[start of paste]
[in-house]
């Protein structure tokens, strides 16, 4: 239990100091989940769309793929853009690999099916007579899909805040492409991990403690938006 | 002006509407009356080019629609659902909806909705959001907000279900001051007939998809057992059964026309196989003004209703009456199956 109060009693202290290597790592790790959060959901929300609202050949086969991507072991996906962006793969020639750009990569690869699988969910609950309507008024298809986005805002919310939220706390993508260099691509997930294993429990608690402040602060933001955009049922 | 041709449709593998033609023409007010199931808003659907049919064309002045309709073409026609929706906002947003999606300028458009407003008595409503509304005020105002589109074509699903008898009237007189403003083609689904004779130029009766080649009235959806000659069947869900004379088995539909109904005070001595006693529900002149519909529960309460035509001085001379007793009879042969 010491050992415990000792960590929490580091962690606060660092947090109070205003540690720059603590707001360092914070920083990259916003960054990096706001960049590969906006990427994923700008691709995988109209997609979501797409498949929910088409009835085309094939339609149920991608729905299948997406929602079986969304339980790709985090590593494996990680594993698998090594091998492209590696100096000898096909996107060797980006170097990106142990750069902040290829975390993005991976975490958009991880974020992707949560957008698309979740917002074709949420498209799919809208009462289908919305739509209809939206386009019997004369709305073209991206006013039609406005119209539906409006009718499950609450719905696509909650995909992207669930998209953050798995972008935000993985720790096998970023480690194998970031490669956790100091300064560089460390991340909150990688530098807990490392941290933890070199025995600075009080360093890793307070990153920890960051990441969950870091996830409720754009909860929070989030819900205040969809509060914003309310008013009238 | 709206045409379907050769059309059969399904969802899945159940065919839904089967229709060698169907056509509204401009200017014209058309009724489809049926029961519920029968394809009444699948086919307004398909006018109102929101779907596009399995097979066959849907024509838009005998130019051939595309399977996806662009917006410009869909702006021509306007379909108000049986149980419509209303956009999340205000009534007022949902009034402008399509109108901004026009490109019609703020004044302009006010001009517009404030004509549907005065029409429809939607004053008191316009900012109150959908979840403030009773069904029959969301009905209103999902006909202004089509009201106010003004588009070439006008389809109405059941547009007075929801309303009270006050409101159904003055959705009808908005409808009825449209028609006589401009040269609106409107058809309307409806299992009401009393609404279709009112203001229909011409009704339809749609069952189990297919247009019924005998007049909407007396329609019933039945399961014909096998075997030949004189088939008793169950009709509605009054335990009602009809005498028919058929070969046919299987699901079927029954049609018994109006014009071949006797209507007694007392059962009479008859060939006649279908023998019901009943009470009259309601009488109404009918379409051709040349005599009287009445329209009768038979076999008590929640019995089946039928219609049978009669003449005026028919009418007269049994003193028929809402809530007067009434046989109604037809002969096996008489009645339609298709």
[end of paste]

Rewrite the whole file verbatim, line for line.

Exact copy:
[in-house]
């Protein structure tokens, strides 16, 4: 239990100091989940769309793929853009690999099916007579899909805040492409991990403690938006 | 002006509407009356080019629609659902909806909705959001907000279900001051007939998809057992059964026309196989003004209703009456199956 109060009693202290290597790592790790959060959901929300609202050949086969991507072991996906962006793969020639750009990569690869699988969910609950309507008024298809986005805002919310939220706390993508260099691509997930294993429990608690402040602060933001955009049922 | 041709449709593998033609023409007010199931808003659907049919064309002045309709073409026609929706906002947003999606300028458009407003008595409503509304005020105002589109074509699903008898009237007189403003083609689904004779130029009766080649009235959806000659069947869900004379088995539909109904005070001595006693529900002149519909529960309460035509001085001379007793009879042969 010491050992415990000792960590929490580091962690606060660092947090109070205003540690720059603590707001360092914070920083990259916003960054990096706001960049590969906006990427994923700008691709995988109209997609979501797409498949929910088409009835085309094939339609149920991608729905299948997406929602079986969304339980790709985090590593494996990680594993698998090594091998492209590696100096000898096909996107060797980006170097990106142990750069902040290829975390993005991976975490958009991880974020992707949560957008698309979740917002074709949420498209799919809208009462289908919305739509209809939206386009019997004369709305073209991206006013039609406005119209539906409006009718499950609450719905696509909650995909992207669930998209953050798995972008935000993985720790096998970023480690194998970031490669956790100091300064560089460390991340909150990688530098807990490392941290933890070199025995600075009080360093890793307070990153920890960051990441969950870091996830409720754009909860929070989030819900205040969809509060914003309310008013009238 | 709206045409379907050769059309059969399904969802899945159940065919839904089967229709060698169907056509509204401009200017014209058309009724489809049926029961519920029968394809009444699948086919307004398909006018109102929101779907596009399995097979066959849907024509838009005998130019051939595309399977996806662009917006410009869909702006021509306007379909108000049986149980419509209303956009999340205000009534007022949902009034402008399509109108901004026009490109019609703020004044302009006010001009517009404030004509549907005065029409429809939607004053008191316009900012109150959908979840403030009773069904029959969301009905209103999902006909202004089509009201106010003004588009070439006008389809109405059941547009007075929801309303009270006050409101159904003055959705009808908005409808009825449209028609006589401009040269609106409107058809309307409806299992009401009393609404279709009112203001229909011409009704339809749609069952189990297919247009019924005998007049909407007396329609019933039945399961014909096998075997030949004189088939008793169950009709509605009054335990009602009809005498028919058929070969046919299987699901079927029954049609018994109006014009071949006797209507007694007392059962009479008859060939006649279908023998019901009943009470009259309601009488109404009918379409051709040349005599009287009445329209009768038979076999008590929640019995089946039928219609049978009669003449005026028919009418007269049994003193028929809402809530007067009434046989109604037809002969096996008489009645339609298709």